As I get older, I’m a fan of shorter and shorter movies. Maybe that’s a bladder issue, I don’t know? But having inflicted very long viewing experiences on people, and having to answer questions, like people like you might have asked me years ago when I made our film of Hamlet, and journalists would say to me “and so, this is yet one more Hamlet, what’s yours about?” and I’d say “it’s about four hours”.
I decided that after that, that I would probably… that ninety minutes… I don’t know if you ever do this, there are some great lists out there on the interweb, of great ninety minute movies, but I often, especially when making a movie like this, that’s what I’ll try and do of an evening, I’ll try and watch a ninety minute classic and see how master filmmakers did things swiftly.
I think Eoin Colfer does so in the books and that’s what we’re trying to do here. Not rushing, but simply celebrating the swiftness of thought, which is characteristic of the Irish, of him, and indeed of his central character.
Did you consult Eoin much?
We’ve talked a little. I mean, not a lot, but very warmly and very happily, and he was here this week. He was here a couple of weeks ago. I mean it was wonderful to see his face when he walked into this place. As you know, it’s taken a while, these things always do, or often do.
And he’s been very good. We told him about … a few [plot changes] with the translation of a book into a film … and the first thing he said was, “God, I wish I’d thought of that!”
He said, “I’ll certainly put it into the reissue!” So he’s been very collaborative like that.
Can you talk about how much the second book is influencing this movie?
There’s a little bit of it heading back in but we’re trying to hold as much of the first book in its entirety as possible. We’re trying to lay out what may be skews on it, in future stories, but essentially we’re trying to serve this first one with, I suppose, an anchoring emotional pull that comes a bit from the second book, which is that Artemis’s father is missing.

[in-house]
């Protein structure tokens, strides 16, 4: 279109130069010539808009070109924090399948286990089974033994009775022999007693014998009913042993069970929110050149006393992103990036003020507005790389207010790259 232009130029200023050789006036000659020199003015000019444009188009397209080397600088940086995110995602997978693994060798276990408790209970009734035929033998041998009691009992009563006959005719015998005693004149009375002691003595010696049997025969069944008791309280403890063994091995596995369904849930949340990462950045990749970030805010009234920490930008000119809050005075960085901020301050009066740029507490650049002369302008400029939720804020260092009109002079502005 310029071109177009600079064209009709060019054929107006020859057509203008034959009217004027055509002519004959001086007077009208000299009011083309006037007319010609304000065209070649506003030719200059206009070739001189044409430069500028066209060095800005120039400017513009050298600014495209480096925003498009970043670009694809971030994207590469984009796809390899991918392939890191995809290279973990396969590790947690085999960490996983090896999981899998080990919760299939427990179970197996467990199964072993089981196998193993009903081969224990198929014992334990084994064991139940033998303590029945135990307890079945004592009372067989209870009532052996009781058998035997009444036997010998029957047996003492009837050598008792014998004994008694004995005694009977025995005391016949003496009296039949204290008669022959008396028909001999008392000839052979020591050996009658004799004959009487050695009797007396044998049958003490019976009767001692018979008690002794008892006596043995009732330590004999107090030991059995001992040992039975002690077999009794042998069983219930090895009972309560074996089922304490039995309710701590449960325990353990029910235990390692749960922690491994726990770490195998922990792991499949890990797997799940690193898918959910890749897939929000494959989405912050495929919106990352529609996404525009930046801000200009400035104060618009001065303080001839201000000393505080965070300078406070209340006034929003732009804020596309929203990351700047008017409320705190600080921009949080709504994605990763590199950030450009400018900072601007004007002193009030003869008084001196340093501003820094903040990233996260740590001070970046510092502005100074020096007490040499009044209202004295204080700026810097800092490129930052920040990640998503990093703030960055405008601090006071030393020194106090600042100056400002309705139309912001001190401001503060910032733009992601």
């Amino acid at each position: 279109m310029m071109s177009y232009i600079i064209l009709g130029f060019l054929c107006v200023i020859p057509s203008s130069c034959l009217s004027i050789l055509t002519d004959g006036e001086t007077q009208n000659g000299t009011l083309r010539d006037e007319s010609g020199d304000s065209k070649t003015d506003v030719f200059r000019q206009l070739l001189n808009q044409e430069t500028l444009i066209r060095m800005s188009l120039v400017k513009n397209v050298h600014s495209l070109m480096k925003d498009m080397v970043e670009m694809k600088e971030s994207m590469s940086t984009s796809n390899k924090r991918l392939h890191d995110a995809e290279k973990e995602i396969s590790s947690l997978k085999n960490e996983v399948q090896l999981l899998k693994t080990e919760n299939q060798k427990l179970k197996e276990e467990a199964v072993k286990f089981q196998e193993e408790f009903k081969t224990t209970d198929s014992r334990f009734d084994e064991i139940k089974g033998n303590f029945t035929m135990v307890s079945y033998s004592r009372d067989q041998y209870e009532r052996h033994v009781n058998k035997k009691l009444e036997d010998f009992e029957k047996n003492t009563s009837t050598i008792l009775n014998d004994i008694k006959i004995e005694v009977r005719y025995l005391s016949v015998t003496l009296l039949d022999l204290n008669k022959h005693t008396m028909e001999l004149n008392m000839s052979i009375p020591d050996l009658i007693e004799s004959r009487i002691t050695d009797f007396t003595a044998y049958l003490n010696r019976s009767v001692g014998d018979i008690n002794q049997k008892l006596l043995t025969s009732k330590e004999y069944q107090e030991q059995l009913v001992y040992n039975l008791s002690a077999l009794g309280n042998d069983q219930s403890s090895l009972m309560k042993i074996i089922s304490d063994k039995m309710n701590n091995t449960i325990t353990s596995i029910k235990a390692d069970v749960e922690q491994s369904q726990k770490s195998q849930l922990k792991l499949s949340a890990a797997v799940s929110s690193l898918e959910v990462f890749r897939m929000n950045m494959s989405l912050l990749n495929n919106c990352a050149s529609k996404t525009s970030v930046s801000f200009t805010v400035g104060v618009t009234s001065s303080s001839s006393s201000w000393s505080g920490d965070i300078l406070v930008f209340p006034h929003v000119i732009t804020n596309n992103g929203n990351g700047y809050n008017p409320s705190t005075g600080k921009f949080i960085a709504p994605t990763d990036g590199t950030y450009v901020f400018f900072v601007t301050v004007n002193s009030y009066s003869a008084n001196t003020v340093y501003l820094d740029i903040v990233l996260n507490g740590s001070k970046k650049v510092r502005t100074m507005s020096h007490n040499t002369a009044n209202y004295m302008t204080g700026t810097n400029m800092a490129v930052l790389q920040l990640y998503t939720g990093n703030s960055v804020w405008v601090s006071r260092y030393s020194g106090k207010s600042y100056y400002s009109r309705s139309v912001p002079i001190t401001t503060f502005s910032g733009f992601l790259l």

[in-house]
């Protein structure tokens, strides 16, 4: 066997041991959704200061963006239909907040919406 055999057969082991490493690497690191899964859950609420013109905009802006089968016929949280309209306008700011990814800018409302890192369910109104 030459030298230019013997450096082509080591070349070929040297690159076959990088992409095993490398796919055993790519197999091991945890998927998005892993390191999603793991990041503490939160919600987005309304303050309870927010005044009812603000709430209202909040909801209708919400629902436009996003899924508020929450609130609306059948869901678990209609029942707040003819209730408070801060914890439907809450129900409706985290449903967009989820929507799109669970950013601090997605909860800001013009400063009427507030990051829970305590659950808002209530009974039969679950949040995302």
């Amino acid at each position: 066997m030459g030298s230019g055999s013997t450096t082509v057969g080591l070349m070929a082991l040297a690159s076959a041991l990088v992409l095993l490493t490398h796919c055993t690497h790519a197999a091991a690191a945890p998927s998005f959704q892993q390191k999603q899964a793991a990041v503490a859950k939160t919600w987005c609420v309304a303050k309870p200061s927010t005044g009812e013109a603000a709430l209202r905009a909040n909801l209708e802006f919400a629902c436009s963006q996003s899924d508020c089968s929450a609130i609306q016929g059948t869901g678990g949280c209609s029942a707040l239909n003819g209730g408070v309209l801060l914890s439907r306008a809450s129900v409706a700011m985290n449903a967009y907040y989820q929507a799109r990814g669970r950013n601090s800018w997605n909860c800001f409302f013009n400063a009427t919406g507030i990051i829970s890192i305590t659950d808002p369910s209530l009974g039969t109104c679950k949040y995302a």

And so the search for a father, and the search for family, and the reunion of family is, if there are only 6 or 7 stories ever told, that’s definitely one of them. So it provides a way, I think, for us to do what I feel is important in a first film which is for us to, aside from admiring or being thrilled by his intelligence, and his ability to think swiftly and imaginatively, we’ve also got to like him and feel for him.
And in a way, this is a sort of I suppose, it’s a – who know if we make another one – but if it’s an origin story, we had this issue with Thor. When we did the first Thor movie, was just to try to find a way to offer a complete dish. That’s all we were making, that’s all we’re making now, we’re talking about other stories, but the public will decide that.
We know Eoin’s done them, but we’re planning for this one, and for this one to feel as if it has an emotional satisfaction and delivery, and so family becomes central to that.
You’ve gone from Murder on the Orient Express to Artemis Fowl – what was the decision there?
Artemis has been something I’ve been developing since, for three years now actually. My nephews are here today, and they were both reading Artemis Fowl four years ago. We were all on holiday together and they said, “You should have a look at this,” and then about three weeks later, Sean Bailey rang up and said, “Have you ever heard of Artemis Fowl?” And I said, “I’ve just read the first book!”
And so there have been some scripts and versions and developments up to that point, and they said, ‘Would you be interested in taking it on?”
Everybody knew that although there’s something brilliant at the centre of it that Eion’s done, that translating it into film was challenging. So, it’s taken quite some time. It’s taken quite some time to find the balance between humour and emotion and magic and the contemporary world.
[The world of Fowl Manor, Artemis’s family home, is] an imaginative place. It’s a bonkers place. Fowls, generation after generation, … have brought all these additional ideas, but they’re ideas to do with imagination and invention. It’s not necessarily to do with the acquisition of lands and money, or the desire to be separate and distinct.
We introduce our Artemis at a real school, like the school the kids who’ll be watching this film will be seeing — he’ll look like a kid who could be in their school.